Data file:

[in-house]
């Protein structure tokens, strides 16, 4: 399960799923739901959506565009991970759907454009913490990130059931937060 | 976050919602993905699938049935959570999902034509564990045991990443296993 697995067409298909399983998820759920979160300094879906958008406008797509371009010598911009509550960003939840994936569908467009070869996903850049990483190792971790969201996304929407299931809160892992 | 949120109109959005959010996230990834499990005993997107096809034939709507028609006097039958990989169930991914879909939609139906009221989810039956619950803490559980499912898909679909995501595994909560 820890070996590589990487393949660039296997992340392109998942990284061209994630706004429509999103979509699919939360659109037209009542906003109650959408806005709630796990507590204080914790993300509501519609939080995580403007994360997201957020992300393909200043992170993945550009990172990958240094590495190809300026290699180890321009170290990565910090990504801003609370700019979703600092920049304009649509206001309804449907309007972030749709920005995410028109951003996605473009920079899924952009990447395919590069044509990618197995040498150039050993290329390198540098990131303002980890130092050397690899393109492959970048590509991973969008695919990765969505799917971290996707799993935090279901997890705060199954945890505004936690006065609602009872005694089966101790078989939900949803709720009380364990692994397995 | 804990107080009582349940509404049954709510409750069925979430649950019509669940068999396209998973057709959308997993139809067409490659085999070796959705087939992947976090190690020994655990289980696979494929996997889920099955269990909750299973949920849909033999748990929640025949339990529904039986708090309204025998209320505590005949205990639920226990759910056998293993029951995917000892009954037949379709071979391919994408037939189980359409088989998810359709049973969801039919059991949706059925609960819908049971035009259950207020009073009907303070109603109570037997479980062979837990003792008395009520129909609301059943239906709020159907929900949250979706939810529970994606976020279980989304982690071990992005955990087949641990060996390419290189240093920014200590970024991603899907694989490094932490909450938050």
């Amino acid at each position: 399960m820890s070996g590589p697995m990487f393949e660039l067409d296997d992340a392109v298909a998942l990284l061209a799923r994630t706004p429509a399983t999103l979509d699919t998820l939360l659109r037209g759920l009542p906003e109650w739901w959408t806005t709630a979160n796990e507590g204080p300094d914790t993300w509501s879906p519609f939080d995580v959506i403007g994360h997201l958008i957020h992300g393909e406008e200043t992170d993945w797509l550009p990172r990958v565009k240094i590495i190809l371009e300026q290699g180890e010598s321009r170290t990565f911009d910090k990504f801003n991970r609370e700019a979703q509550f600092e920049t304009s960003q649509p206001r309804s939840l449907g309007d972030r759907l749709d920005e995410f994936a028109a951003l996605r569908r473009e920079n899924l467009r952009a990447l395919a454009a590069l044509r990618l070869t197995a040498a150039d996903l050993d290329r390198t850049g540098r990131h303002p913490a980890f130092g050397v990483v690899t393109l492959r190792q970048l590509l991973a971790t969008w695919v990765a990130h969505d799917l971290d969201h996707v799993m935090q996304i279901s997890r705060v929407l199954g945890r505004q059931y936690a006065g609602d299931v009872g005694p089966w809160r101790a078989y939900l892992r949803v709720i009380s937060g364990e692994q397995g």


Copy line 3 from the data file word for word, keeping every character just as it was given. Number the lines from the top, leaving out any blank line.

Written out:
């Amino acid at each position: 399960m820890s070996g590589p697995m990487f393949e660039l067409d296997d992340a392109v298909a998942l990284l061209a799923r994630t706004p429509a399983t999103l979509d699919t998820l939360l659109r037209g759920l009542p906003e109650w739901w959408t806005t709630a979160n796990e507590g204080p300094d914790t993300w509501s879906p519609f939080d995580v959506i403007g994360h997201l958008i957020h992300g393909e406008e200043t992170d993945w797509l550009p990172r990958v565009k240094i590495i190809l371009e300026q290699g180890e010598s321009r170290t990565f911009d910090k990504f801003n991970r609370e700019a979703q509550f600092e920049t304009s960003q649509p206001r309804s939840l449907g309007d972030r759907l749709d920005e995410f994936a028109a951003l996605r569908r473009e920079n899924l467009r952009a990447l395919a454009a590069l044509r990618l070869t197995a040498a150039d996903l050993d290329r390198t850049g540098r990131h303002p913490a980890f130092g050397v990483v690899t393109l492959r190792q970048l590509l991973a971790t969008w695919v990765a990130h969505d799917l971290d969201h996707v799993m935090q996304i279901s997890r705060v929407l199954g945890r505004q059931y936690a006065g609602d299931v009872g005694p089966w809160r101790a078989y939900l892992r949803v709720i009380s937060g364990e692994q397995g």